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Ethics ruling keeps Daniels clear for Purdue job

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Gov. Mitch Daniels' selection as Purdue University's next president by a panel he appointed doesn't violate state ethics rules, Indiana's top ethics official says.

Inspector General David Thomas, who was also appointed by the Republican governor, ruled this week that Daniels did not violate conflict-of-interest rules by taking the job because state law requires the governor to oversee Indiana's seven public colleges, including Purdue, and appoint university trustees.

"The investigatory resolution of this issue is clear," Thomas wrote. "The (conflict of interest) rule is not violated if the action is required by that public official through another specific statutory duty."

Purdue's 10 trustees, all of whom were appointed or reappointed by Daniels, selected the governor in June to become the university's 12th president. He will take office in January once his second term as governor ends.

Thomas' ruling, reported by the Journal & Courier on Thursday, is the second informal opinion addressing Daniels' hire.

Daniels in August requested a ruling on whether the state's post-employment rules and restrictions on lobbying applied to him. That came after Thomas and Tim Grogg, the Indiana Department of Administration's executive director of executive branch lobbying, determined that Daniels would not be barred from lobbying the Legislature once he becomes Purdue president.

In the latest ruling, released Wednesday by the governor's office, Thomas said the governor was not subject to the required one-year "cooling off" period because he never negotiated a contract between the state and Purdue.

However, Daniels cannot represent or help Purdue in a matter that he personally participated in as governor, Thomas said. Those would include investigations, applications, business transactions, lawsuits, economic development projects or public works projects.

None of those issues were presented to Thomas for review.

If any arise, Thomas said, Daniels should seek an advisory opinion from the State Ethics Commission.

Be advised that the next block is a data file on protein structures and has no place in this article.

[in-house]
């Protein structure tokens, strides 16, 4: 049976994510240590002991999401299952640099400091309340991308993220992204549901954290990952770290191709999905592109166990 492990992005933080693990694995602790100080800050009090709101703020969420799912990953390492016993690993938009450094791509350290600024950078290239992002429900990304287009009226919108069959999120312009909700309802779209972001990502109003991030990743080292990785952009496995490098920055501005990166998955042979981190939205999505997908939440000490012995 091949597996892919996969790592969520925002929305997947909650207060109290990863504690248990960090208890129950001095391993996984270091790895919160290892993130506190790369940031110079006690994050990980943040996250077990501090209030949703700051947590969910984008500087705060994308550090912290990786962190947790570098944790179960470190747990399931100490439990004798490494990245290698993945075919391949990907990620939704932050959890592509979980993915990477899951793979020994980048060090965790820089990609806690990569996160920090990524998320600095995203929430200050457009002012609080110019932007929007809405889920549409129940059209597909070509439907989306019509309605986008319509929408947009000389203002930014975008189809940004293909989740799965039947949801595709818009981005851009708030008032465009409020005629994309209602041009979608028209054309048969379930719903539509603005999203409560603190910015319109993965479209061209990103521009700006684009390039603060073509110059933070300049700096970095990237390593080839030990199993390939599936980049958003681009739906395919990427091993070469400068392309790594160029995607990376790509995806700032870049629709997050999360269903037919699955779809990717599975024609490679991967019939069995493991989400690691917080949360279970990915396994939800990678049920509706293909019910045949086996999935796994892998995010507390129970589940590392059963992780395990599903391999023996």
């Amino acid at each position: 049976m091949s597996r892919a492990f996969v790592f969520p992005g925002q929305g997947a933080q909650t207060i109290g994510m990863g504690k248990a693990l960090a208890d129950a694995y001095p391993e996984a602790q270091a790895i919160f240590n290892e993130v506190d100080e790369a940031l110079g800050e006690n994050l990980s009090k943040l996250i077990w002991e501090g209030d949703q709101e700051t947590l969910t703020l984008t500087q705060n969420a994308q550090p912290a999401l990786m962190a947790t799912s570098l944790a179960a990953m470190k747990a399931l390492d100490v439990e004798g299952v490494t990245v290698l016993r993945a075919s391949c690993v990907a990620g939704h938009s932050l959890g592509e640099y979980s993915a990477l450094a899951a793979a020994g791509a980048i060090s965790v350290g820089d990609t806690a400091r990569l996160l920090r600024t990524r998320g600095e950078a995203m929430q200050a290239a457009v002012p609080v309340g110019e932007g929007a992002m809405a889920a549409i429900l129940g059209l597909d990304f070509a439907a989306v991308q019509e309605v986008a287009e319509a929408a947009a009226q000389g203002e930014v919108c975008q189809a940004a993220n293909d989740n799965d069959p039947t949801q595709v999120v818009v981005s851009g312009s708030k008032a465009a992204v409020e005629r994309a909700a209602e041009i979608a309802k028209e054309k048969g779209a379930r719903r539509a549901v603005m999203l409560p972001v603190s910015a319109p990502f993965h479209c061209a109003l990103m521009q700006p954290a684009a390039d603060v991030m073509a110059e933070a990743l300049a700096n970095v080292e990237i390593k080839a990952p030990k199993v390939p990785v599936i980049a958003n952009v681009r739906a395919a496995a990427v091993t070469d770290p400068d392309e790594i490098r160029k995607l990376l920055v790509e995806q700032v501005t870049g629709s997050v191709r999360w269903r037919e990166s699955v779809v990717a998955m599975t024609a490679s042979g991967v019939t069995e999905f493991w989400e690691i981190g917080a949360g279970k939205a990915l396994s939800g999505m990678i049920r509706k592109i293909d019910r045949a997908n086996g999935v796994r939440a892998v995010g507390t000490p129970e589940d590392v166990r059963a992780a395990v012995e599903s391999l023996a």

Thomas also found no support for a complaint filed by Rep. Charlie Brown, D-Gary. Brown had asked Thomas to look into whether Daniels wrongly used state property for personal reasons by instructing his staff to send an email on a state mailing list Sept. 4 stating that he wanted a $380,000 renovation of the Purdue president's office stopped.

Thomas said it would be hard to prove that Daniels and his staff weren't engaging in "official state business" by commenting on state university activities.

Thomas's opinions are not binding because only the full ethics commission can make a binding ruling.

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  • The reason you don't see the employment contract
    I suspect the reason we don't see an employment contract is that the contract gives Mitch millions while he sells parts of Purdue to his business friends. But, wow...stupid people believe what Mitch says and ignore what he does.
  • Cronyism
    Mitch will probably do a good job, but the ends don't justify the means. The appears to be cronyism pure and simple. My private sector job requires yearly ethics training, and we are required to avoid even the perception of impropriety. Why aren't our elected officials held to the same standard?
  • Conflict of interest
    Several things pop up here that seem unethical to me. Were the appointments by the governor to Purdue's Board of Trustees conditioned on their agreement to select the governor for the Purdue President's position? For any Inspector General appointed by the governor that then investigates charges against the governor seems to be an obvious conflict of interest. Another conflict of interest, and perhaps the major one, is that Daniels would accept the Purdue President's job knowing the appearance of conflict of interest on the part of the Board of Trustees he's created with his appoints of them to Purdue's Board. Something smells fishy here.
  • Muck Fitch ba Ditch
    Cronyism pure and simple.
  • Who is David Thomas' boss?
    Who appointed David Thomas as Inspector General? Answer from Indiana Code: "Indiana Code 4-2-7-2. Inspector general; powers and duties; appointment and removal; reappointment; compensation IC 4-2-7-2 (c) The GOVERNOR shall appoint the inspector general." Anyone surprised? Sounds a whole lot like the Purdue Board of Trustees appointment/subsequent hire of your man Mitch.

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